Grenfell inquiry told hearing all survivors and bereaved could help save lives

Hearing the voices of all Grenfell Tower survivors and bereaved families could help save lives in the future, an inquiry has heard.

The judge-led probe into the disaster which killed 71 is holding two days of procedural hearings, focusing on case management matters such as timeframes, witnesses and the disclosure of evidence.

Richard Millett, counsel to the inquiry, said evidence from those who escaped the blaze or lost loved ones could help ensure "something like this never happens again".

The Metropolitan Police is now investigating offences including misconduct in public office, manslaughter, corporate manslaughter and breaches of fire safety regulations in relation to the fire, it was heard.

Jeremy Johnson, representing the force, said that outside of major counter-terror operations, the police inquiry into the Grenfell Tower tragedy was "unprecedented".

Core participant status has now been granted to 424 individuals and groups, allowing them access to evidence and the right to suggest lines of questioning, it was heard.

Sir Martin Moore-Bick, the retired Court of Appeal judge leading the process, hopes to deliver an interim report into the fire's causes and the emergency response by next autumn, it was heard.

Sir Martin Moore-Bick is chairing the public inquiry (PA)
Sir Martin Moore-Bick is chairing the public inquiry (PA)

Mr Millett told a hearing at Holborn Bar in central London: "As to the Grenfell Tower survivors, residents and bereaved, it is of great importance to the inquiry that each individual voice of those most affected by the fire is heard.

"This is a shared trauma, a community devastated, but each of them has their own story to tell.

"Their evidence will be crucial to the inquiry's understanding of what happened inside and around Grenfell Tower before the fire, during the fire and after the fire - their evidence can and will help us save the lives of others."

The Inquiry is committed to ensuring that those most directly affected by the fire are able to participate in its work and that their voices are heard.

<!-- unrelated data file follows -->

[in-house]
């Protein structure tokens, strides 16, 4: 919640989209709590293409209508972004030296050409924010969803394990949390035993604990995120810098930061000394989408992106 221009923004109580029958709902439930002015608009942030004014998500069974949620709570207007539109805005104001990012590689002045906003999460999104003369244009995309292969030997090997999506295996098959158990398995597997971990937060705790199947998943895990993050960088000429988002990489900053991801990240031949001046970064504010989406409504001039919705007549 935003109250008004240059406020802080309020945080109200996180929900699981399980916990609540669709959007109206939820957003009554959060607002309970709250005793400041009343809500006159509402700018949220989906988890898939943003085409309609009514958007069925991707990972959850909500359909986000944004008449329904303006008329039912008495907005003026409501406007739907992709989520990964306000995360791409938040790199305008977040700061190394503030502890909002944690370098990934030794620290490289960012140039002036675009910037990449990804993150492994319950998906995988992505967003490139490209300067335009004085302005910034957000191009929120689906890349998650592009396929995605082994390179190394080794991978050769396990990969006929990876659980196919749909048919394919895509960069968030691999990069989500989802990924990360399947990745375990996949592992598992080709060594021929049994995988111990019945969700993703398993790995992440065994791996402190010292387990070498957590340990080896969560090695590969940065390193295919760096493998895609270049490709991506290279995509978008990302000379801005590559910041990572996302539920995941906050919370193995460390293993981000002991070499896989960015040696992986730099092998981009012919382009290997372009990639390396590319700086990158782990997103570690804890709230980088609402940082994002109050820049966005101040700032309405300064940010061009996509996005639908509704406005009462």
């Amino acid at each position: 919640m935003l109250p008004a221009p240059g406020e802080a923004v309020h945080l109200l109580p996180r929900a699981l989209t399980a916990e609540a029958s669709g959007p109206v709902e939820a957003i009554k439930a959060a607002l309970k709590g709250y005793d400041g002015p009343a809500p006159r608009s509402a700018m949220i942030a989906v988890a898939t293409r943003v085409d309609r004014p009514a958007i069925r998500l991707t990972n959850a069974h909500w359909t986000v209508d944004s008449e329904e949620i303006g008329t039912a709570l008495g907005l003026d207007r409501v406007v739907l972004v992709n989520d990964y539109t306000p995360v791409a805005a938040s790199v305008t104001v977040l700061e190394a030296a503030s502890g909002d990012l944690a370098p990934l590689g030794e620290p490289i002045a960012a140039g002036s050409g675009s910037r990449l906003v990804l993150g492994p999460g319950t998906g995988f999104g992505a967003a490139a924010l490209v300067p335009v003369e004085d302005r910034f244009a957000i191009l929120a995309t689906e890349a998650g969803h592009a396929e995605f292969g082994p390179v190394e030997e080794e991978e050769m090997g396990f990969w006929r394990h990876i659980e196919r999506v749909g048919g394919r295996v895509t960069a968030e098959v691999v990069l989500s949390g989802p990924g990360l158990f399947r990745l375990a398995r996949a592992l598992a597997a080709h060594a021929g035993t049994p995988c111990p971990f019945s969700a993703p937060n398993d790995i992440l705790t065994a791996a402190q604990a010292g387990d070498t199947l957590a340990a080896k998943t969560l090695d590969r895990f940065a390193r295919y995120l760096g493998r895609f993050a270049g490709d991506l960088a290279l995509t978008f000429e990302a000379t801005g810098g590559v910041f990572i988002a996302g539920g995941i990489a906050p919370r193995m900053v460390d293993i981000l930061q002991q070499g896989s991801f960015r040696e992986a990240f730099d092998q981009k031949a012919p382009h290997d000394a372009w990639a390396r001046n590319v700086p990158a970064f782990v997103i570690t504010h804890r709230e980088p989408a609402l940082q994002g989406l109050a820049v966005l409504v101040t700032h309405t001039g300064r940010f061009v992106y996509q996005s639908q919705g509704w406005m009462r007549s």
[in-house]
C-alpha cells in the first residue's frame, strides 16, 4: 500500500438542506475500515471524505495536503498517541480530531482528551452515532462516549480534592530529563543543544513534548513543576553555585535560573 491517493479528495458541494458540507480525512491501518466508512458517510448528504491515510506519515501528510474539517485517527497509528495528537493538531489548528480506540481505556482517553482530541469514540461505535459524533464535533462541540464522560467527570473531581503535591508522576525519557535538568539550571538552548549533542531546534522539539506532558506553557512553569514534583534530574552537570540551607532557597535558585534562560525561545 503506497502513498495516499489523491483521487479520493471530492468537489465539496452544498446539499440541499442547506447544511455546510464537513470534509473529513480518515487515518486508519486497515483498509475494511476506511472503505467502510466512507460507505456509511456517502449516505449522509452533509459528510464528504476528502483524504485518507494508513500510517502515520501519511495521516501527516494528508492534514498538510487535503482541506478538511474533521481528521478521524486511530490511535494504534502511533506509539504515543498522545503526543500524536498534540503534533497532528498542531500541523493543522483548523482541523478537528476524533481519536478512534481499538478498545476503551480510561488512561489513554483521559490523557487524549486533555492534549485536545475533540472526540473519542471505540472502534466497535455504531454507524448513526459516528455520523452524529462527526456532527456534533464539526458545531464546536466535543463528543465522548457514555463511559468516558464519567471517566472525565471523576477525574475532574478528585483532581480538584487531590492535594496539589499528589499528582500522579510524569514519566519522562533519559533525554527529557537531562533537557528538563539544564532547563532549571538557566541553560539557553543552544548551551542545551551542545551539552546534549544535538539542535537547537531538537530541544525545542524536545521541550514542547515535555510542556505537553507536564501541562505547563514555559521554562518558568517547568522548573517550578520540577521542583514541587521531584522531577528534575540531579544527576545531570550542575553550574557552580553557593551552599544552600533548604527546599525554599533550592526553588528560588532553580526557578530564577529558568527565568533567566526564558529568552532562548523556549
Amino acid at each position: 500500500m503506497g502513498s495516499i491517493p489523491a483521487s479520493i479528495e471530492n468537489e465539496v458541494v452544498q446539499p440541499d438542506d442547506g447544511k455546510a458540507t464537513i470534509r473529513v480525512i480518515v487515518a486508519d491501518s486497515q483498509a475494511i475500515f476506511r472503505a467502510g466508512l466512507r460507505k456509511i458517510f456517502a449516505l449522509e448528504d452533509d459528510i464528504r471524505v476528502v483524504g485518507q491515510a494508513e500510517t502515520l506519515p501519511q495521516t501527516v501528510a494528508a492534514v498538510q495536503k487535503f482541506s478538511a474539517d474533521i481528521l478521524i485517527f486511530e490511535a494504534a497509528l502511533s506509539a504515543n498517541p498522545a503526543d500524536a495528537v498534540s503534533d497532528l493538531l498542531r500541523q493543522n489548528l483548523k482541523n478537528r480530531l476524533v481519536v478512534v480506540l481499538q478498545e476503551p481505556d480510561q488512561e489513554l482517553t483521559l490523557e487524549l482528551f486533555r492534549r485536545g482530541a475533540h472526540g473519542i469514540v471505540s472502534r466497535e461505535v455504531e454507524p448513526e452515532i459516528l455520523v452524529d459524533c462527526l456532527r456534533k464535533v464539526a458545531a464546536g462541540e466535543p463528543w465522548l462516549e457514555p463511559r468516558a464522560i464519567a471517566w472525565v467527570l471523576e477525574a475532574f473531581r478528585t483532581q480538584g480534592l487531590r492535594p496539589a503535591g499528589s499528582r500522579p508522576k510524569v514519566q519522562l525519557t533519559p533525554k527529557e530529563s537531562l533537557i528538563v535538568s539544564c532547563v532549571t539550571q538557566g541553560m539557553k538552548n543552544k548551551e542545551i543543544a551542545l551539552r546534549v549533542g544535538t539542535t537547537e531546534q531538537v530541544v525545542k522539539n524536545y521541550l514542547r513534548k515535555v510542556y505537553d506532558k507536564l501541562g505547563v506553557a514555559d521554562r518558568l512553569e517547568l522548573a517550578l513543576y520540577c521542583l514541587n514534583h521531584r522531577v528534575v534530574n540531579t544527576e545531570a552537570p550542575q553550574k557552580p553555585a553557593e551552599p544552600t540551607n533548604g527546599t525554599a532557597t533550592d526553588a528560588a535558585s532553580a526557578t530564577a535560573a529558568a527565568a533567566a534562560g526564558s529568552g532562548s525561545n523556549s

-- Grenfell Inquiry (@grenfellinquiry) December 10, 2017

A total of 270,000 documents are expected to be submitted to the inquiry to assist its work, it was heard.

Police, meanwhile, have now acquired 31 million documents and seized 2,500 exhibits, Mr Johnson said.

Mr Millett continued: "Giving that evidence is also one aspect of the way that each of them individually can be heard and perhaps find some measure of closure.

He added that the fire at Grenfell Tower was an "utterly appalling event and the experiences of it are stamped on the memories" of those who lived there or lost loved ones.

Michael Mansfield QC, representing 24 different families affected by the fire, urged Sir Martin to ask the Prime Minister to install a panel from a diverse background to sit alongside him.

He pointed to Theresa May's words to Parliament on June 22, when she said the Grenfell Tower residents would be involved "in every step" of the inquiry.

Survivors and bereaved families have long remained suspicious of Sir Martin since his appointment in June, fearing he lacks experience of the complex cultural factors underpinning the disaster.

Mr Mansfield recommended he ask Mrs May to put either two or four experts in place to help his work.

Sir Martin replied: "Do you think it will be of value if the inquiry were to put together a consultative panel?"

Such a group would be able to advise, but not make decisions in the inquiry, he added.

"It would help, but I'm afraid it wouldn't quite solve it," Mr Mansfield said.

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